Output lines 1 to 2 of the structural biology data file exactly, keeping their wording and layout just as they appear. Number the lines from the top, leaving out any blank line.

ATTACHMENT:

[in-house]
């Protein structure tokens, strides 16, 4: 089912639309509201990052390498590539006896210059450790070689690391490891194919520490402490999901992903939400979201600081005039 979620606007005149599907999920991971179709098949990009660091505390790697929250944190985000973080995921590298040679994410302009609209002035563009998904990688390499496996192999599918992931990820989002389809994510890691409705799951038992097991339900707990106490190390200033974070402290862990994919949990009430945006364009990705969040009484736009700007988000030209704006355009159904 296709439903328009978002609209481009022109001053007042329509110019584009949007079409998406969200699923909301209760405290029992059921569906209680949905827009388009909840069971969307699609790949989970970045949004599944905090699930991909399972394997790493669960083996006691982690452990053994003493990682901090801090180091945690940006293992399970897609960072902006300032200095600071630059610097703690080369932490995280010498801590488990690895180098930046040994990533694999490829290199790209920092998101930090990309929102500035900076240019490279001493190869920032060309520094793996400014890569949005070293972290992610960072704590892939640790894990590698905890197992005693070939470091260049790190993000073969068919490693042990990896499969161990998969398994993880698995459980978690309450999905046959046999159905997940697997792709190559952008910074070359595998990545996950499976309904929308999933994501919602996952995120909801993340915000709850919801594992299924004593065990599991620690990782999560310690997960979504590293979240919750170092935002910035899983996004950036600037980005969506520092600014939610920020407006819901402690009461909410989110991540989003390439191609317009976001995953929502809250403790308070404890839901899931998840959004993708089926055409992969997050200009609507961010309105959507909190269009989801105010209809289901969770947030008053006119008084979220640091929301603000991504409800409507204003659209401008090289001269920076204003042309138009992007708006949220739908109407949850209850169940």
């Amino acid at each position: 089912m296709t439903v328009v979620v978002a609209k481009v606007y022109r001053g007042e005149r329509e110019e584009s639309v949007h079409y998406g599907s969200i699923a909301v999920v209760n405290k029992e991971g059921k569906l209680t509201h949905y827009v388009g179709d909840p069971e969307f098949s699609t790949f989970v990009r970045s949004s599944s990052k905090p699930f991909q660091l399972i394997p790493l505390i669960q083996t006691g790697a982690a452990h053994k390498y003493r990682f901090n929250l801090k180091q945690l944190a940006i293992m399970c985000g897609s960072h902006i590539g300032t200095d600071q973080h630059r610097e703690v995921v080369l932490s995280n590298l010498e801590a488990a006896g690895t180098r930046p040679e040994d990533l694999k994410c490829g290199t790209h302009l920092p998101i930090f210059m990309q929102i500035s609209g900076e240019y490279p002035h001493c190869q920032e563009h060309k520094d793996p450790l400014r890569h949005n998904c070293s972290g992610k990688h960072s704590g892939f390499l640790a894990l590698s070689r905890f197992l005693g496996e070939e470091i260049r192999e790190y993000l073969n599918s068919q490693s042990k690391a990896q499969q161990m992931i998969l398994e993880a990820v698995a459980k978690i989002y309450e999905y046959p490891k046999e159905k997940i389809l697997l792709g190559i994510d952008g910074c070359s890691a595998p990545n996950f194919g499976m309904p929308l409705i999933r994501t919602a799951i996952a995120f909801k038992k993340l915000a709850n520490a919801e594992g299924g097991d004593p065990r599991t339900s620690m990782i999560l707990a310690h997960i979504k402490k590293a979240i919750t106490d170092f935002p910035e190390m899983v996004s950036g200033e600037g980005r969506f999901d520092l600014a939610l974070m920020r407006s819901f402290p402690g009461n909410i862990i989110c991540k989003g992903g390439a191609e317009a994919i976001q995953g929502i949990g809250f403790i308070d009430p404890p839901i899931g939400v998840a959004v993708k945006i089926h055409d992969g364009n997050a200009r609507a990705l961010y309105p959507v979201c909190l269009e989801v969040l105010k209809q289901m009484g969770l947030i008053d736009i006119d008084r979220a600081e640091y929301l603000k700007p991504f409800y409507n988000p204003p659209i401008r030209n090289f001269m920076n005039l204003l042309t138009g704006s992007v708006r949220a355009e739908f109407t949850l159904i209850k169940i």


[in-house]
């Protein structure tokens, strides 16, 4: 089912639309509201990052390498590539006896210059450790070689690391490891194919520490402490999901992903939400979201600081005039 979620606007005149599907999920991971179709098949990009660091505390790697929250944190985000973080995921590298040679994410302009609209002035563009998904990688390499496996192999599918992931990820989002389809994510890691409705799951038992097991339900707990106490190390200033974070402290862990994919949990009430945006364009990705969040009484736009700007988000030209704006355009159904 296709439903328009978002609209481009022109001053007042329509110019584009949007079409998406969200699923909301209760405290029992059921569906209680949905827009388009909840069971969307699609790949989970970045949004599944905090699930991909399972394997790493669960083996006691982690452990053994003493990682901090801090180091945690940006293992399970897609960072902006300032200095600071630059610097703690080369932490995280010498801590488990690895180098930046040994990533694999490829290199790209920092998101930090990309929102500035900076240019490279001493190869920032060309520094793996400014890569949005070293972290992610960072704590892939640790894990590698905890197992005693070939470091260049790190993000073969068919490693042990990896499969161990998969398994993880698995459980978690309450999905046959046999159905997940697997792709190559952008910074070359595998990545996950499976309904929308999933994501919602996952995120909801993340915000709850919801594992299924004593065990599991620690990782999560310690997960979504590293979240919750170092935002910035899983996004950036600037980005969506520092600014939610920020407006819901402690009461909410989110991540989003390439191609317009976001995953929502809250403790308070404890839901899931998840959004993708089926055409992969997050200009609507961010309105959507909190269009989801105010209809289901969770947030008053006119008084979220640091929301603000991504409800409507204003659209401008090289001269920076204003042309138009992007708006949220739908109407949850209850169940």